Saturday, February 04, 2006

Leadership as Practice

SeattleIntegral has a fairly new Core Visioning Group consisting of eleven or twelve individuals who deeply care about creating the next step in the evolution of an Integral Salon (There are a lot of amazing things about this, not the least of which is that our salon is getting so big, that the core group is larger than most salons).

On Integral Visioning, there’s a forum on Integral Organization. In that forum, “Theurj” posts the following:

“Diederick Janse's article "Integral organization, and then some" says that organizations do not go through step-like development because they do not have a dominant monad like individuals. An organization can begin at the level of development of its members. I've also heard Ken say this in the 2003 discussions with JFK students."

He continues: "Ken has said that Integral Institute is not an integral organization, yet most, if not all, of its members are of at least an integral level of development. So why isn't I-I integral? And if not, what level is it and why?"

I don't know the answer to those questions, but I'd sure like to. You see, I want to build a second tier Core Visioning group that oversees the development and organization for SeattleIntegral. We've been meeting a few months, and there's a growing number of members who are also feeling that vision.

My felt sense is that responsibility for a group's center of gravity lies solely with the collective leadership. In my case, as the current leader (facilitator might be a better word) of SeattleIntegral, it is imperative that the group not be guided by one person, and that the group can find the balance where I can step back, to let go of the reins, so to speak, so that this new leadership can emerge.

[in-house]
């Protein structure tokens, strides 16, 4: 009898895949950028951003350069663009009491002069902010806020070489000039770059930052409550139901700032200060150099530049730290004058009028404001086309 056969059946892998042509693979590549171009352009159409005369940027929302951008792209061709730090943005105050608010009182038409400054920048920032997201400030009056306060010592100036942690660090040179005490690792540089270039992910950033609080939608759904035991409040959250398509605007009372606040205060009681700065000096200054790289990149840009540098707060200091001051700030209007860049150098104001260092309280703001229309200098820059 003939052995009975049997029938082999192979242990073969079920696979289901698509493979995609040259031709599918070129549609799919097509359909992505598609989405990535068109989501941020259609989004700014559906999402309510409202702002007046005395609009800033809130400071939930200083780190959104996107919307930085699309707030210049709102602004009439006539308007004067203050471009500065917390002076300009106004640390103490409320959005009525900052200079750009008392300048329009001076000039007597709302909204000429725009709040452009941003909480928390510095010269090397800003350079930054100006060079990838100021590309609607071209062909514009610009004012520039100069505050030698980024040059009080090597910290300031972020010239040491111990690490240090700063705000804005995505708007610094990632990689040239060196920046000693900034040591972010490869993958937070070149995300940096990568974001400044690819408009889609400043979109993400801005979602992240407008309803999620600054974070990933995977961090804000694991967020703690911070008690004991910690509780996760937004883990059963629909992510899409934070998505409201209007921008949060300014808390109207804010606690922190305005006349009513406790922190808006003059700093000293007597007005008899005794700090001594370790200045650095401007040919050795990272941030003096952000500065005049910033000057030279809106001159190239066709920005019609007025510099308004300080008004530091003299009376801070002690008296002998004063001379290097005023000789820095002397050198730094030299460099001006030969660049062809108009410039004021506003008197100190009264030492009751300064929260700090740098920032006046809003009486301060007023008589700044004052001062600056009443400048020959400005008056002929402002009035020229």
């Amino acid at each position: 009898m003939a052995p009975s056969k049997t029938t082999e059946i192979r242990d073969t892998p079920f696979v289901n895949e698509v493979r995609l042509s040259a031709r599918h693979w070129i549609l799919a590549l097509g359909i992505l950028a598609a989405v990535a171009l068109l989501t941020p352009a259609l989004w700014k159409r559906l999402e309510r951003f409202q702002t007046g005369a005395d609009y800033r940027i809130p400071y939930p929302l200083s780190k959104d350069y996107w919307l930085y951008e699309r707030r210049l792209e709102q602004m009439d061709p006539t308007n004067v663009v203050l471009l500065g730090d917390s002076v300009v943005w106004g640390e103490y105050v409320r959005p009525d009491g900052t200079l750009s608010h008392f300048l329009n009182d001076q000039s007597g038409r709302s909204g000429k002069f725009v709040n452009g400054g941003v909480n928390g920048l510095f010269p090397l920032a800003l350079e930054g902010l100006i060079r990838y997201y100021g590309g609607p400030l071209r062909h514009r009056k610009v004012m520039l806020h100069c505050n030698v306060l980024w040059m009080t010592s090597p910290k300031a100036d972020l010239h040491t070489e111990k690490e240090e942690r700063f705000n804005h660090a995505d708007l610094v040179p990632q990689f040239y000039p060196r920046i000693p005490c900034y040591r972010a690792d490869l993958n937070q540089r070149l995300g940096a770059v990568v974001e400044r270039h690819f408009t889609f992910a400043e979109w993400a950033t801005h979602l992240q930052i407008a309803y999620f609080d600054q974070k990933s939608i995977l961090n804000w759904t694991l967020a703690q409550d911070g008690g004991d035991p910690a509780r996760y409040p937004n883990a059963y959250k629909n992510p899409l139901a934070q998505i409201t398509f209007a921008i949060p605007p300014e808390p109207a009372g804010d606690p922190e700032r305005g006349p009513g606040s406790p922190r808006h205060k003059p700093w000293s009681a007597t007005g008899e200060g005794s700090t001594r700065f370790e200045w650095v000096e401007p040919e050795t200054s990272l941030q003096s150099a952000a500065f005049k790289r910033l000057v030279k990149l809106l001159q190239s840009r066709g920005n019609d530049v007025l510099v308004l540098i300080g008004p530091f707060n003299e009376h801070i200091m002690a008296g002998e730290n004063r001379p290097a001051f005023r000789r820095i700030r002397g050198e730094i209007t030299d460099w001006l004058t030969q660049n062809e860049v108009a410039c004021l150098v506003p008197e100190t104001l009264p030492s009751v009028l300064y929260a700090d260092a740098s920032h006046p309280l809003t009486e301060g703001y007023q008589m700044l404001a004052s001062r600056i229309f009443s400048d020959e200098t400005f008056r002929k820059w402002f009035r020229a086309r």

That also means shared responsibilities.

"One of the roadblocks for groups moving forward now is thinking that they have to wait for a leader to emerge - someone who embodies the future path. But I think what we've been learning with the "U" process is that the future can emerge within the group itself, not embodied in a 'hero' or traditional 'leader.' I think this is the key to going forward - that we have to nurture a new form of leadership that doesn't depend on extraordinary individuals." -(from "Presence: Human Purpose and the Field of the Future")

In a world of global institutional networks, we face issues where hierarchical leadership is no longer adequate, and personal cultivation of individuals within larger collectives of people is essential. I am thinking of leadership as changing from someone in charge at the top to more like distributed, shared networks.

For those networks to lead effectively, and work with awareness, and from second tier, we will all need to be deeply committed to cultivating our capacity to serve what wants to emerge. As Janse points out in his article, we need our individual holonic horizons to intersect at the highest stage, or Kosmic groove, available to the group.


ebuddha said...

Very cool - any "lessons" you have to share regarding creating groups out of "nothing", so to speak, and then dealing with all the structural and social expectations:

Looking for a leader
Power-sharing & control)(a person wanting too much, a person not taking control
Structure versus free-form

Insight from people further down the road is always great to hear.

John Vajra Clifford said...

I have found that creating a container of trust and respect creates space for the birthing of a new group.

Two books that I have read recently have specific examples of this process. Dialogue The Art of Thinking Together by William Issacs and Process Consultation by Edgar Schein. The book Presence by Peter Senge Otto Scharmer and others also describes the U Process as a framework to create transformation in groups and businesses and also has some real world examples.